Urinary incontinence refers to the inability to control one’s own bladder effectively. This is caused when the muscles in the bladder contract or involuntarily relax. Urinary incontinence can make it difficult to know when you have to go, and in some cases will even cause leakage or urinary accidents that are embarrassing and uncomfortable. While the condition is more common among those over the age of 65, affecting approximately one in every 10 retirement-age adults, it can occur in just about anyone.
Most often, urinary incontinence is a symptom of another underlying issue. The most common causes of chronic incontinence include:
- Weakened pelvic floor
- Enlarged prostate
- Nerve damage
- Chronic bladder inflammation, or interstitial cystitis
Urinary incontinence can also stem from disability or movement limitation, or in some cases may develop following a surgical procedure.
Risk Factors for Urinary Incontinence
There are several genetic, lifestyle and environmental factors that may increase your risk for developing urinary incontinence. As mentioned previously, urinary incontinence is more common among individuals over the age of 65, but it is not reserved solely for that population. Certain chronic diseases like prostate cancer, kidney disease, diabetes, MS, or Alzheimer’s disease may increase your risk of experiencing urinary incontinence. Females are also more likely to experience incontinence.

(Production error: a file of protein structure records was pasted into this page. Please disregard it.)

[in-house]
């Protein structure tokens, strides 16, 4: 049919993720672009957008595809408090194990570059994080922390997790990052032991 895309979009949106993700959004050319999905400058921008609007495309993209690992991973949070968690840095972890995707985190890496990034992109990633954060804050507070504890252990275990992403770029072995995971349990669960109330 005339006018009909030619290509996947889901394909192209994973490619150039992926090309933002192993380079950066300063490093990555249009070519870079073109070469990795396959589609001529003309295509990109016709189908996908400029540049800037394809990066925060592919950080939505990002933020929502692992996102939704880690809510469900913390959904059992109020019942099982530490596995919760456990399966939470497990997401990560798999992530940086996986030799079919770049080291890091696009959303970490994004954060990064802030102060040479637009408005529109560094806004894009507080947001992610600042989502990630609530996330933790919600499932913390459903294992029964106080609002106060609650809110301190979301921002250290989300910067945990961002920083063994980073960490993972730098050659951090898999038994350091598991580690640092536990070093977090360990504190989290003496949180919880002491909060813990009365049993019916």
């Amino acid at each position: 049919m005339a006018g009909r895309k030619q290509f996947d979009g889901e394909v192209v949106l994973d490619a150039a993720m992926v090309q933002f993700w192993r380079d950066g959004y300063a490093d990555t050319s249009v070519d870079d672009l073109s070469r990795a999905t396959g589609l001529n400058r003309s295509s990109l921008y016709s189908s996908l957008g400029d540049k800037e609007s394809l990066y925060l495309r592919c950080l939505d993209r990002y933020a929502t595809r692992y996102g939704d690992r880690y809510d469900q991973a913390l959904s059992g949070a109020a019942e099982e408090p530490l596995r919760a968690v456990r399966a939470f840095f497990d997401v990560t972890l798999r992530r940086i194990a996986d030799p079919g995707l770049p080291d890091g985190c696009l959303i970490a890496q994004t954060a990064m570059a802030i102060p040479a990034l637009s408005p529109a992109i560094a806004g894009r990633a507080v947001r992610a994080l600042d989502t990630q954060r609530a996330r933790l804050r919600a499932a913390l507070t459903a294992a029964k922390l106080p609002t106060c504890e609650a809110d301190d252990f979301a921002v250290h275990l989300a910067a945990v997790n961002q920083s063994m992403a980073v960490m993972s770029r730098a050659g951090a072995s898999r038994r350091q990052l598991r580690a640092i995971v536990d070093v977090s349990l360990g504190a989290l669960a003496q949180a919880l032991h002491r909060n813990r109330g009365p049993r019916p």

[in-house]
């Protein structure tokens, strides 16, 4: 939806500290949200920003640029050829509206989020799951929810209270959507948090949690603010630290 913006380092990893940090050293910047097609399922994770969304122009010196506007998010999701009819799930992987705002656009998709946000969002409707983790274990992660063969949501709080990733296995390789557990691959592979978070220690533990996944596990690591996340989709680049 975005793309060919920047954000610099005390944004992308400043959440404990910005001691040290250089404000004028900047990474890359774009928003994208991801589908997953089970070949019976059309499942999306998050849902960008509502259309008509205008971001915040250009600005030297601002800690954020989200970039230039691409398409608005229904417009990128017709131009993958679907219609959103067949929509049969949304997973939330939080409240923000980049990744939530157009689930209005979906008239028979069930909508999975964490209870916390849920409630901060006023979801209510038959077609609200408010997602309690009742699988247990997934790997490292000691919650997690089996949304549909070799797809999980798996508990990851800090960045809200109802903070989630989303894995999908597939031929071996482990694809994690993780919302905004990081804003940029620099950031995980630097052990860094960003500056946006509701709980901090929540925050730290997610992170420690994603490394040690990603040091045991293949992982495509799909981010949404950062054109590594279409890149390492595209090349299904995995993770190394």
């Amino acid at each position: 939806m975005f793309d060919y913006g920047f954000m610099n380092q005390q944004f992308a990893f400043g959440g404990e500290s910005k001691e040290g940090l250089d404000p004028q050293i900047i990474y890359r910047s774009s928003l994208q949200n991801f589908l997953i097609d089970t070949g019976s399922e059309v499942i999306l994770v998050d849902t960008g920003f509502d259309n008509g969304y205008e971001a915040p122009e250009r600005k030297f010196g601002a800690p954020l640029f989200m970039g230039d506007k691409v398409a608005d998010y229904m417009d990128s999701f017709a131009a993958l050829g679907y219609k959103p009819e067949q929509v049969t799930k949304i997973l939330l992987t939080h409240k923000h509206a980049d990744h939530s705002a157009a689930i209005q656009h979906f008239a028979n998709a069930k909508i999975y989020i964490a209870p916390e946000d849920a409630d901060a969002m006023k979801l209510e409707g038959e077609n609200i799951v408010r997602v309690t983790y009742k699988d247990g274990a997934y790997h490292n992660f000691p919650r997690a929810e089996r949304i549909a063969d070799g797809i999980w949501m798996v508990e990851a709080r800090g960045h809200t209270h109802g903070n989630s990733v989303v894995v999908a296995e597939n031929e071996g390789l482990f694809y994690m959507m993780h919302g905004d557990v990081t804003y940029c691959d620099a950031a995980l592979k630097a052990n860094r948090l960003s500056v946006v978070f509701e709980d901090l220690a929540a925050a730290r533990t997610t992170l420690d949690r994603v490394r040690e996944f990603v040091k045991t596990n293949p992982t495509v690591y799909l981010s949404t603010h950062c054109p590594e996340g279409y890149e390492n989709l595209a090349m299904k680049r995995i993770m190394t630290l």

Other factors that may increase your risk for urinary incontinence include:
- Tobacco use
- High-impact sports
- Neurological disorders
- Certain medications
Overactive bladder is one of the most common forms of urinary incontinence. In this situation, people will feel the urge to use the bathroom suddenly and severely, and may not have enough time to get to a bathroom before relieving themselves.
The most common causes of overactive bladder include:
- Previous stroke
- Alzheimer’s disease
- Parkinson’s disease
- Multiple Sclerosis
In rare cases, an overactive bladder could be a warning indication of bladder cancer.
If you are experiencing the symptoms of overactive bladder or urinary incontinence, contact Dr. Scott D. Miller, MD here or call (404) 705-5201. In many situations there are treatment options available that can restore your control over your bladder.